This was the text I got from my wife, along with a web link to a beginners’ meditation class that our local parks and recreation branch was hosting. I read all about the benefits of meditation on the class website: clearer thinking and less emotional turmoil, lower blood pressure, greater intimacy with friends and family members, and a deeper sense of meaning and purpose. But was it for me? I couldn’t think of one person in my family who meditated, and so I looked at the idea with a mixture of suspicion and interest.

“Believe me, it will be good for you—and you need this,” I was told by my better half. I didn’t need much convincing. I had felt woefully unbalanced the last few months, as I had attempted to absorb an ocean of information that came with taking on a new job. My mind often wandered upstairs to fuss over a bottomless inbox in my home office as I was sitting downstairs at the family dinner table. I was months behind where I should have been in my new writing project. If the lobes of my brain were canned cling peaches, any creative spark would have drowned in the syrupy sludge of deadlines and commitments before it connected to the gray matter. Maybe this would be just what the doctor ordered, I tried to tell myself.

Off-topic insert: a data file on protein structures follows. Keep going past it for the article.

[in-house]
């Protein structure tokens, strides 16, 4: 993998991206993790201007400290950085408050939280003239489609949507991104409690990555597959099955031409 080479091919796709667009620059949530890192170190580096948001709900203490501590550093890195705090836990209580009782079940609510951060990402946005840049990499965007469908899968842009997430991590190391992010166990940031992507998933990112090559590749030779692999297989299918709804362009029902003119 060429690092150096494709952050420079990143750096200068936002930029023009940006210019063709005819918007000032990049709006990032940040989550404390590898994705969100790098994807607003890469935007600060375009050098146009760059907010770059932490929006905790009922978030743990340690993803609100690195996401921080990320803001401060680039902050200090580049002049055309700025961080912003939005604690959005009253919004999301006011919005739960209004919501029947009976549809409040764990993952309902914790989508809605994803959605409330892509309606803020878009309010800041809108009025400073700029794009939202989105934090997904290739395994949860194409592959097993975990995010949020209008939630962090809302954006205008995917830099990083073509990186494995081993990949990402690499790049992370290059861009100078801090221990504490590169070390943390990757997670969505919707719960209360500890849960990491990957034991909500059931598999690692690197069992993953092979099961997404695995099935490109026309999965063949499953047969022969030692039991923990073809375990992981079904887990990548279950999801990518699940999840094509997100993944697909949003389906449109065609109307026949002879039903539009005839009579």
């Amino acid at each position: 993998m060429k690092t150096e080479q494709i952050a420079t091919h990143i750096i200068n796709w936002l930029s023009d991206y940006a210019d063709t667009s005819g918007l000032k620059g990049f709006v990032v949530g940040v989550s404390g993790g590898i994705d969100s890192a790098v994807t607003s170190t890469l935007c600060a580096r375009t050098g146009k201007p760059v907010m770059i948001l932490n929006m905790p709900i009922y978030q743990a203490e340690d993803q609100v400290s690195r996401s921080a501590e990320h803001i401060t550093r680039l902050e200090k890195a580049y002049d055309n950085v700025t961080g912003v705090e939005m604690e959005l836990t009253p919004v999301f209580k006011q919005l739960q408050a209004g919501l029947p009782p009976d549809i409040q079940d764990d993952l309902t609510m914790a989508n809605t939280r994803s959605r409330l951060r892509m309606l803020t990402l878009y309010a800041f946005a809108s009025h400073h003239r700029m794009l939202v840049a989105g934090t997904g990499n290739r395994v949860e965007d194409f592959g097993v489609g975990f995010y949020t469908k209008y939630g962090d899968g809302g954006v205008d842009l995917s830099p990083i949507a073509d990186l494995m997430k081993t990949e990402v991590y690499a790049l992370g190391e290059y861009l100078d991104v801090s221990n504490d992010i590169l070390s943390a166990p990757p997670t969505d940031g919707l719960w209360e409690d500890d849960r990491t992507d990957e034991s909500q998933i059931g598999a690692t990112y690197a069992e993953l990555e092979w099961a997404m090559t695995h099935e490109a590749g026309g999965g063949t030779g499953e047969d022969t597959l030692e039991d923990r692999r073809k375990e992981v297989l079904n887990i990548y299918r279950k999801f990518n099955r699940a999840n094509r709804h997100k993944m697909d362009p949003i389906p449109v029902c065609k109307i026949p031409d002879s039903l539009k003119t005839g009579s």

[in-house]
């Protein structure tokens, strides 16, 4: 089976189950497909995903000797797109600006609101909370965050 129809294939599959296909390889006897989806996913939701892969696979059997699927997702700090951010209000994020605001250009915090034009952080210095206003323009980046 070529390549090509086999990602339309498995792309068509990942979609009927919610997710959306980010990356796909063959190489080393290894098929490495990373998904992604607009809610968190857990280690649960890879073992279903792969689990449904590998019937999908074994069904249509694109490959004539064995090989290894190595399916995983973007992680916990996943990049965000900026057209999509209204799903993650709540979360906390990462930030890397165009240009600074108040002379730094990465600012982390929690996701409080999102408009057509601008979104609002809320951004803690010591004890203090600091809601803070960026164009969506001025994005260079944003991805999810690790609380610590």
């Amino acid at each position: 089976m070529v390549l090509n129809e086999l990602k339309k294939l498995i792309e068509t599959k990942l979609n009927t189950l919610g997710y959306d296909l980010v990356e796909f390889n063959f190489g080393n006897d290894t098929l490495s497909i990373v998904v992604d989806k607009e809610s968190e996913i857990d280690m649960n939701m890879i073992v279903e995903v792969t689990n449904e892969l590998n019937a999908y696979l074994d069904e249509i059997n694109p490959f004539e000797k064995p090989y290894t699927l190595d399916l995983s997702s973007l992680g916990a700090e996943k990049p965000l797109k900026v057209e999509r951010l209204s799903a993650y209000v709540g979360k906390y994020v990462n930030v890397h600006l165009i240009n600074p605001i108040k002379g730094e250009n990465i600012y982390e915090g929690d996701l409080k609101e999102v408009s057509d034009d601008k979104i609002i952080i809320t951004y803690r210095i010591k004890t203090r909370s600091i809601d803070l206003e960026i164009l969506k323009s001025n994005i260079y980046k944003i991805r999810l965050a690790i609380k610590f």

I should have known that my brain on shamrocks would have none of it.

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